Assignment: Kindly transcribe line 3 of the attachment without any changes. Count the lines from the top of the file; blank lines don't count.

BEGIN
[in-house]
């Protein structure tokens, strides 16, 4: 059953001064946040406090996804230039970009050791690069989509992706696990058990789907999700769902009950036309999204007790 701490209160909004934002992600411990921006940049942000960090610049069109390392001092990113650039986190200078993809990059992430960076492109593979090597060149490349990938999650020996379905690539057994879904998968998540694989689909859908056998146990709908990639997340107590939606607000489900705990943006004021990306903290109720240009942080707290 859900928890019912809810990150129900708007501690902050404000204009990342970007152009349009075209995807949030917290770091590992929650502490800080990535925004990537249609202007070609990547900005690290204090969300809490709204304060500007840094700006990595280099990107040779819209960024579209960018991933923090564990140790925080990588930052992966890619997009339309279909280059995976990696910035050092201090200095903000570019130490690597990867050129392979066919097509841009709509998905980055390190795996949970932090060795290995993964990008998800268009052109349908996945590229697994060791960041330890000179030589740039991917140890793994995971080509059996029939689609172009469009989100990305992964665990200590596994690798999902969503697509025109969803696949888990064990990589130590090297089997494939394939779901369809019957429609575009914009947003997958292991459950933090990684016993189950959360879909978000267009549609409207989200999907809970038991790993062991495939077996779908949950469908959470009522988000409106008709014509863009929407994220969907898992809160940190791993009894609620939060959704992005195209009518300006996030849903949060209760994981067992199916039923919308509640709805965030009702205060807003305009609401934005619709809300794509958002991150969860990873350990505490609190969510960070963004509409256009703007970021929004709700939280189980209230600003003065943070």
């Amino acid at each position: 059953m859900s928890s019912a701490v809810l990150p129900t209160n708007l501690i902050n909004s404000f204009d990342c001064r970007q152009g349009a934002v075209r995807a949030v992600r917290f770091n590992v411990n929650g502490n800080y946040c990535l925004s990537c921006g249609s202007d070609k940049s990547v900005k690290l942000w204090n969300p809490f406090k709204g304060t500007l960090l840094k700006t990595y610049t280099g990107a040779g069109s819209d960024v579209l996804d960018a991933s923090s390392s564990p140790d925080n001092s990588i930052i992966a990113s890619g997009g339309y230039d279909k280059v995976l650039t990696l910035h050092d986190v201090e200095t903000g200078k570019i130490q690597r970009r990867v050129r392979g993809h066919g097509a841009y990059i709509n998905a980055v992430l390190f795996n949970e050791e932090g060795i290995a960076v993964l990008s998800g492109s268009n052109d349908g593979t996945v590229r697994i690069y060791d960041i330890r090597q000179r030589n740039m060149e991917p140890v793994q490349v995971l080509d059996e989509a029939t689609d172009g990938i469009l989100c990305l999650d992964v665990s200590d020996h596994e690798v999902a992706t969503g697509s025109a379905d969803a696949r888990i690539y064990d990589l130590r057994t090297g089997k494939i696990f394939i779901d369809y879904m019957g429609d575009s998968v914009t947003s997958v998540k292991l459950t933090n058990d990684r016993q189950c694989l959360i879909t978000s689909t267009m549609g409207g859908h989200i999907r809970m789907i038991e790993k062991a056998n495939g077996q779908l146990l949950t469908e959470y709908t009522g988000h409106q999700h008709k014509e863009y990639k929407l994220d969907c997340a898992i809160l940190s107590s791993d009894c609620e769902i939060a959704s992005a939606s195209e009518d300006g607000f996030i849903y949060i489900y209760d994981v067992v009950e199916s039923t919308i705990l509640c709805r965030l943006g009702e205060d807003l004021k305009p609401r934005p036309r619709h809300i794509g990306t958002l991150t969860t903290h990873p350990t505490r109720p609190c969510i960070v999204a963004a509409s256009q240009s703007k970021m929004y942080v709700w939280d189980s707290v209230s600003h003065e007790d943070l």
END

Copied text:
């Amino acid at each position: 059953m859900s928890s019912a701490v809810l990150p129900t209160n708007l501690i902050n909004s404000f204009d990342c001064r970007q152009g349009a934002v075209r995807a949030v992600r917290f770091n590992v411990n929650g502490n800080y946040c990535l925004s990537c921006g249609s202007d070609k940049s990547v900005k690290l942000w204090n969300p809490f406090k709204g304060t500007l960090l840094k700006t990595y610049t280099g990107a040779g069109s819209d960024v579209l996804d960018a991933s923090s390392s564990p140790d925080n001092s990588i930052i992966a990113s890619g997009g339309y230039d279909k280059v995976l650039t990696l910035h050092d986190v201090e200095t903000g200078k570019i130490q690597r970009r990867v050129r392979g993809h066919g097509a841009y990059i709509n998905a980055v992430l390190f795996n949970e050791e932090g060795i290995a960076v993964l990008s998800g492109s268009n052109d349908g593979t996945v590229r697994i690069y060791d960041i330890r090597q000179r030589n740039m060149e991917p140890v793994q490349v995971l080509d059996e989509a029939t689609d172009g990938i469009l989100c990305l999650d992964v665990s200590d020996h596994e690798v999902a992706t969503g697509s025109a379905d969803a696949r888990i690539y064990d990589l130590r057994t090297g089997k494939i696990f394939i779901d369809y879904m019957g429609d575009s998968v914009t947003s997958v998540k292991l459950t933090n058990d990684r016993q189950c694989l959360i879909t978000s689909t267009m549609g409207g859908h989200i999907r809970m789907i038991e790993k062991a056998n495939g077996q779908l146990l949950t469908e959470y709908t009522g988000h409106q999700h008709k014509e863009y990639k929407l994220d969907c997340a898992i809160l940190s107590s791993d009894c609620e769902i939060a959704s992005a939606s195209e009518d300006g607000f996030i849903y949060i489900y209760d994981v067992v009950e199916s039923t919308i705990l509640c709805r965030l943006g009702e205060d807003l004021k305009p609401r934005p036309r619709h809300i794509g990306t958002l991150t969860t903290h990873p350990t505490r109720p609190c969510i960070v999204a963004a509409s256009q240009s703007k970021m929004y942080v709700w939280d189980s707290v209230s600003h003065e007790d943070l």